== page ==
Sometimes my life seems surreal. Six months ago, I traded my five bedroom, three bathroom, 3000 square foot house for a 900 square foot two bedroom apartment I share with my twins. The neighbors smoke skunk weed, the stench sometimes so strong I can taste it. The woman upstairs laughs maniacally when they’re having sex on their creaky bed. The creaking is slow, and then builds up to a crescendo. I’m loathe to imagine exactly what’s so amusing. The kitchen sink is leaking. Again. And, it’s glorious. I wake up without that familiar feeling of dread. When I’m at work I don’t have an escalating sense of dread as the clock ticks closer to time to go home. I don’t have to hold my breath when I walk in the door after work, waiting to see what kind of mood my husband is in. I don’t have to ask permission before settling on what I’m going to make for dinner. I can hang out with my kids without my husband demanding that I spend time with him. I can stay up late without being told how selfish and ungrateful I am.
I feel like a teenager again. I’m not quite sure what to do with myself. So, my daughter and I went grocery shopping. Yup, I’m living on the edge. But, you have to understand something. I went shopping right before dinner and didn’t get back until way after dinnertime. And, the world kept spinning. No one was calling me on the phone asking when I’d be back. No one was texting me threatening messages because I was out when I was “supposed to be home”. I went to the Asian grocery store in another town and bought some Shaoxing rice wine. Whoever thought that such a thing even existed? It’s for a recipe I want to make. A recipe that I decided upon all by myself. We went home and got out of the car. And that’s when an unfortunate series of events started.
My upstairs neighbors (yes, those ones) were walking to their apartment at the same time we were. I pleasantly said hello and then something came over me. I still don’t know what exactly what happened. I said hello and then, “Hey, I’m glad I ran into you. I’ve been wondering if there’s anything we do that annoys you.” The man said, “No, we can’t even tell there’s anyone living downstairs from us. We never hear you guys.” We all shared a bonding moment. Then, he asked, “Is there anything we do that annoys you?” I’m not sure what look came over my face, but in that instance I had a flashback of a creaking bed and deranged laughter. I smiled and said, “No, I hardly ever hear you guys. Sometimes I wonder if you’re ever even home!” And then we all turned and walked to our respective apartments. I thought my daughter was going to choke while holding back her laughter. I have a regrettable affinity for putting my foot in my mouth.
We walked into the apartment and put the groceries down. Par for the course, my daughter walked away and said, “I’ll be right back.” Moments later I could hear the bathroom fan running. Sometimes I think she goes in there, sits on the edge of the tub and surfs the web with her phone while I finish whatever it is I’m doing. I sighed and turned around to grab a bag of groceries. Unbeknownst to me, my daughter had put the bag with the wine teetering on the edge of the counter. In a split second, it fell onto the tile with a crash and shattered. I yelped and spun around to see what broke. As I turned, my foot caught on the plastic grocery bag and I lurched forward. As I fell, I let out a blood curdling scream. I lay there on the floor of my dining room, wedged between the counter, the trash can and the dining room table. I ruefully wondered how many hours it would take for one of my kids to find my dead body. My daughter was in the bathroom with her earbuds in and the fan running. My son was in his room with his Xbox headset on. Neither one heard the commotion. The next thought that came to mind was that my neighbor had just finished telling me that he never heard us. I’m guessing at this point they were contemplating whether or not they should call 9-1-1 to report some unknown tragedy unfolding in the apartment beneath them. I gingerly got up, trying to avoid the pungent wine streaming from the broken bottle and running over the kitchen floor. The smell was overwhelming. I screamed for someone to help me as I frantically brushed the wine back with my hands to keep it from running under the fridge. I leapt over the puddles of wine, grabbed the paper towels and started throwing them down on the floor. Still no response from either of my kids. I tried not to gag. And then I started to laugh.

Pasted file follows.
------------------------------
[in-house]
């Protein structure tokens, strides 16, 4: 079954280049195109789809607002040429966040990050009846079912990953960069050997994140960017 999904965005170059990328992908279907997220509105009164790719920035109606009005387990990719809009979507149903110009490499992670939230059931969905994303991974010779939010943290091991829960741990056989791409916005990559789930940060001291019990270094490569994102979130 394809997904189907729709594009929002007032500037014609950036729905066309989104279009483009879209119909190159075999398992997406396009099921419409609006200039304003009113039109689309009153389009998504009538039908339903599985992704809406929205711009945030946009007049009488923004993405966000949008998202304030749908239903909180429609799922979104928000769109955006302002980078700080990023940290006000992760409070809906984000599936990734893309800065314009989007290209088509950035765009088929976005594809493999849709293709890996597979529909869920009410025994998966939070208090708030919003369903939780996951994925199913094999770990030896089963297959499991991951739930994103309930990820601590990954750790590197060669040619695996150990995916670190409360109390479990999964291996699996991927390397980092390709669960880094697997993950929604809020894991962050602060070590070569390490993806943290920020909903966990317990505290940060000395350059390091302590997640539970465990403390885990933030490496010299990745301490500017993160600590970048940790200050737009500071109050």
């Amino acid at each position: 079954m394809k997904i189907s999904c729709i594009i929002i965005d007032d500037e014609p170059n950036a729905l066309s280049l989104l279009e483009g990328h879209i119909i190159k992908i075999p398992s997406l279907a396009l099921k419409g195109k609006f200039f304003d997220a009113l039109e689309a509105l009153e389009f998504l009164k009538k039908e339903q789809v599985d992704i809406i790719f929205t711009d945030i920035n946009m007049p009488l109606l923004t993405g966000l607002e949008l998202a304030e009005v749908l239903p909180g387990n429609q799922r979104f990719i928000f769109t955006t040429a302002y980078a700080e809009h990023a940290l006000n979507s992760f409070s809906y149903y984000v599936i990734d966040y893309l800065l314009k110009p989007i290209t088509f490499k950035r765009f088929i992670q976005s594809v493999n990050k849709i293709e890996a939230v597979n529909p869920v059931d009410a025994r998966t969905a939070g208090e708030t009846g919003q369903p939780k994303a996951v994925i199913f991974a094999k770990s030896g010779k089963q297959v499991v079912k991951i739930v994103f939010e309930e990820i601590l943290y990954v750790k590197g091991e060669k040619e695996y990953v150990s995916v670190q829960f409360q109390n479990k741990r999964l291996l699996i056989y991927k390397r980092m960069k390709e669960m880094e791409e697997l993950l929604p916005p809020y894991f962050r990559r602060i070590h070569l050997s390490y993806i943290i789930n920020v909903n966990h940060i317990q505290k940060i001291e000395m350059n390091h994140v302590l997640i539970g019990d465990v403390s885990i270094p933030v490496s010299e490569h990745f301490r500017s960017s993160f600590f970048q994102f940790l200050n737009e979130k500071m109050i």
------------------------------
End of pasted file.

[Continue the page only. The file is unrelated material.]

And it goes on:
I laughed because there was a broken bottle on the floor and no one was standing over me demanding to know what was going on. I laughed because I had said something lame to my neighbor and no one was telling me how stupid I was. I laughed because my daughter and I could share a moment of hilarity listening to the ruckus upstairs and no one was angrily threatening to beat someone up if they didn’t stop. I laughed at the fact that I was being overcome with alcoholic fumes. I laughed because these days I find amusement in the small things in life. And I laughed because I could. Yes, life in all its splendor is glorious. The small apartment, the empty bank account, the Kraft macaroni and cheese dinners. Every single moment. It’s the most beautiful life I’ve ever had.